WILLIAM Russells dependency on the fate of the provinces pig and poultry industries means he is not particularly hopeful for a speedy upturn in fortunes.
"We rely on them to use our grain and I am not sure how much could be taken up by other stock. Pigs here are suffering twice as badly as in the rest of the UK because the grain is dearer.
"We are still net importers." Even though the farm is close to the Eire border, the strength of the pound rules out most cereal sales there.
A new Belfast feed mill using oilseed rape has helped slightly by removing the need to transport the crop to Liverpool for crushing, he notes.
South-west – Contracting tough
THERE is little to get excited about as a contractor, says Mark Stevens. "From a business angle I feel pushed into a corner, with rising costs and little chance to recoup our extra expenses." Fuel cost rises alone will add £11,000 to his bills this year, he estimates. "Interest charges are the other main gripe."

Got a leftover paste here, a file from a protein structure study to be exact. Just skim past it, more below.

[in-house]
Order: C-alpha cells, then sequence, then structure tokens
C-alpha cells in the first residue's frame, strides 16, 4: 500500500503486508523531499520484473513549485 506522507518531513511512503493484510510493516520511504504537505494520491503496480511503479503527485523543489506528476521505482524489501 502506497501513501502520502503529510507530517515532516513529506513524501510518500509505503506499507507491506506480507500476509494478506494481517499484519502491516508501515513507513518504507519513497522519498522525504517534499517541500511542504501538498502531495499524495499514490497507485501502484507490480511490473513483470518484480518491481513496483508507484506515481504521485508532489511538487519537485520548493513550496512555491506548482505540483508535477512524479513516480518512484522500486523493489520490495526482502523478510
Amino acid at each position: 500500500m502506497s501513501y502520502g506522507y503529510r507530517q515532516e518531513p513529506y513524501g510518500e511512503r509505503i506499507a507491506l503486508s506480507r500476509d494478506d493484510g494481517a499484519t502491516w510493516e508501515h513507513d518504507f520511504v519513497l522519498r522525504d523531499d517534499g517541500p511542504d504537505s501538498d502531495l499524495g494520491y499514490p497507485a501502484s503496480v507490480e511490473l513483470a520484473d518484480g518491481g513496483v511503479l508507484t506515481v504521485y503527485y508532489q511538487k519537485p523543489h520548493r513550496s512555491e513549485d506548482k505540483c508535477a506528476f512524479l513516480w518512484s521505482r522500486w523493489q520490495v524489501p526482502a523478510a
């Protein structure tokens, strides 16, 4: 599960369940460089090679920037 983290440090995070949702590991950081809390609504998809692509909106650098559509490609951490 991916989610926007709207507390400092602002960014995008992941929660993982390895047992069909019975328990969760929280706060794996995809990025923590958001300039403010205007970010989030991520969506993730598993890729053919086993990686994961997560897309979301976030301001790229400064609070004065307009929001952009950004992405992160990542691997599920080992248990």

But on the farm crops look better than in previous years. "We seem to have got a better plant stand through slightly higher seed rates. So I hope the arable enterprise will hold its own despite potentially lower prices next autumn. Certainly our autumn seed and nitrogen is better priced than last year. We shall have to wait to see what happens to spring chemical prices to get the full picture."
Direct drilling is getting a hard look to see if establishment costs can be cut, he adds. *
UK growers have had a raw deal from politicians, but can compete with the best elsewhere given fair treatment, says John Latham.
Simon Walter is sure wheat prices will recover – but not for a while.
Change means making best use of all assets, not necessarily for farming, says Robert Tallis.